Ice skating is a graceful and beautiful winter sport that originally took place on frozen lakes and ponds, though nowadays is done year-round. Variations of ice skating include: short and long-track speed skating, pairs and individuals figure skating, and ice dancing.
Figure skating competition is comprised of singles, pair and ice dance disciplines.
Singles and pair skaters perform a short and free skating program. The short program is 2 minutes and 40 seconds in length, includes eight prescribed elements, and no additional or non-required elements are allowed and judges deduct points for missing or imperfect required elements. In pairs skating, although the partners may not always perform the same movements, they must always give the impression of unity. The short program is worth 33.3% of the total mark. The free skating program (or long program) includes a combination of jumps, spins, steps and linking movements, plus lifts in pairs skating. Skaters are judged on technical skills and presentation, with separate scores from the judge for each. The free program is 4 minutes and 30 seconds for pairs and men's singles, and 4 minutes for ladies' singles, and accounts for 66.6% of the mark.
The ice dancing competition is made up of three parts: compulsory dances, original dance and free dance. It is distinguished from pair skating by the absence of jumps and lifts above the shoulder. Two compulsory dances selected by the International Skating Union (ISU) are skated and are each worth 10% of the total mark. Compulsory dances are judged on Technique and Timing/Expression. The original dance is skated to a specific rhythm and tempo selected by the ISU each year. The original dance is marked on Composition and Presentation and is worth 30% of the total mark. The free dance consists of creative dance moves and steps to ballroom music of the skaters' choice. Music must include a rhythmic beat and a melody. The free dance is 4 minutes long and is marked on Technical Merit and Presentation.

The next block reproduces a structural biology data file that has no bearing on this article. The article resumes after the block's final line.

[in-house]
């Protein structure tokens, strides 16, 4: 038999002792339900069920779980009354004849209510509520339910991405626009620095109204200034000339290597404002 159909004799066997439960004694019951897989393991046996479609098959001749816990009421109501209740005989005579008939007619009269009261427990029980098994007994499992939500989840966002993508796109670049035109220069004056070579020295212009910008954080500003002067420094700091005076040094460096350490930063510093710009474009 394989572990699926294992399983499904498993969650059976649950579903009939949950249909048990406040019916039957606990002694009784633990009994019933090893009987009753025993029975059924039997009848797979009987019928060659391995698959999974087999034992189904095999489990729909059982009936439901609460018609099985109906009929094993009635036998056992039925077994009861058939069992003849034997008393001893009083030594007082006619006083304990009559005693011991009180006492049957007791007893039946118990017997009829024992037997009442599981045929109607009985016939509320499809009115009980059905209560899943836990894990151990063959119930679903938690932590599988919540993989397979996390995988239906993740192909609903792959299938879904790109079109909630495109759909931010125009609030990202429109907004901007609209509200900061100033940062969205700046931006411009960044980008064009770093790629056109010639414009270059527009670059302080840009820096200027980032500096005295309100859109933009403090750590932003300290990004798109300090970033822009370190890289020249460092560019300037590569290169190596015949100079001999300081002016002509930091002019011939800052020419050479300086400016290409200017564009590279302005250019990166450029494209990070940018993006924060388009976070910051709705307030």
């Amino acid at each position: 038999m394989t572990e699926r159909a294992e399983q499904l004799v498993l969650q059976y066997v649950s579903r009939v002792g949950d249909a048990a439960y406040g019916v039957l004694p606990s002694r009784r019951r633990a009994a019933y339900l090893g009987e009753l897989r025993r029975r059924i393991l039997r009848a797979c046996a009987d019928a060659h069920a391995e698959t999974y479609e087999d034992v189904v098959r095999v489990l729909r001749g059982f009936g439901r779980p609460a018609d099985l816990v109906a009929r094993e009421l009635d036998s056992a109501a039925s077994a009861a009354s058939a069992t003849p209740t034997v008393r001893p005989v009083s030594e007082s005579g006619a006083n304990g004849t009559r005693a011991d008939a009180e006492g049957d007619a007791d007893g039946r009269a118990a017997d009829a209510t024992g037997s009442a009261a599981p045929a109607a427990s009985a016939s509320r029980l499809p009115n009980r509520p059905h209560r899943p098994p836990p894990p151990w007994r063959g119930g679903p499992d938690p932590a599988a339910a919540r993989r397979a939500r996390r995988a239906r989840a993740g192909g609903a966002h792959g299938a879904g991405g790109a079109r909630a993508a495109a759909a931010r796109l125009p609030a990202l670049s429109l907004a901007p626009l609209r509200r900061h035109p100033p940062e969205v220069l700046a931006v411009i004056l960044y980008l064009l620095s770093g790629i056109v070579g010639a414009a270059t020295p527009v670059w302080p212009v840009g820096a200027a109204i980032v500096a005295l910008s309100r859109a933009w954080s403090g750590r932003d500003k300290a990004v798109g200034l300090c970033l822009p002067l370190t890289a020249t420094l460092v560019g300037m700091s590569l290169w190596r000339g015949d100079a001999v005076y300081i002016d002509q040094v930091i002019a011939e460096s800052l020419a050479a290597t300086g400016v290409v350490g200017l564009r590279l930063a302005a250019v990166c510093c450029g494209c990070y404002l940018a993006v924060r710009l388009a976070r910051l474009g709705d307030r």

Recreational skating does not require special skates. Just lace up hockey or figure skates and skate around a frozen pond, lake or ice rink. Ice skating is both relaxing and good cardio-vascular exercise.
For figure skating or ice dancing you need a pair of quality figure skates, which have good support with comfort and high-quality steel blades (they need to last through frequent sharpenings).
Skates are often available new or used, either through sports shops or through the newspaper. You may find it's easier locating men's hockey or women's figure skates than speed skates.
Most indoor city and community ice rinks are associated with a skating club.
To get involved, contact your community ice rink for more information.
Numerous ponds in and around St. John's are ideal for winter skating
(Mundy Pond, Kent's Pond, Kenny 's Pond). However, you skate at your own risk, so take precautions.
Phone Canadian Red Cross Ice Safety at 709-754-5499.
You can also contact one of the following associations: Contact the St. John's Skating Club 709-739-0378. the Mount Pearl Skating Club 709-364-4785, the Prince Of Wales Fiqure Skating Club 709-579-1923 or Skate Canada Newfoundland & Labrador (709) 576-0509.
Figure skating exhibitions regularly come through town, and for a recreational skate, go to any arenas or rinks.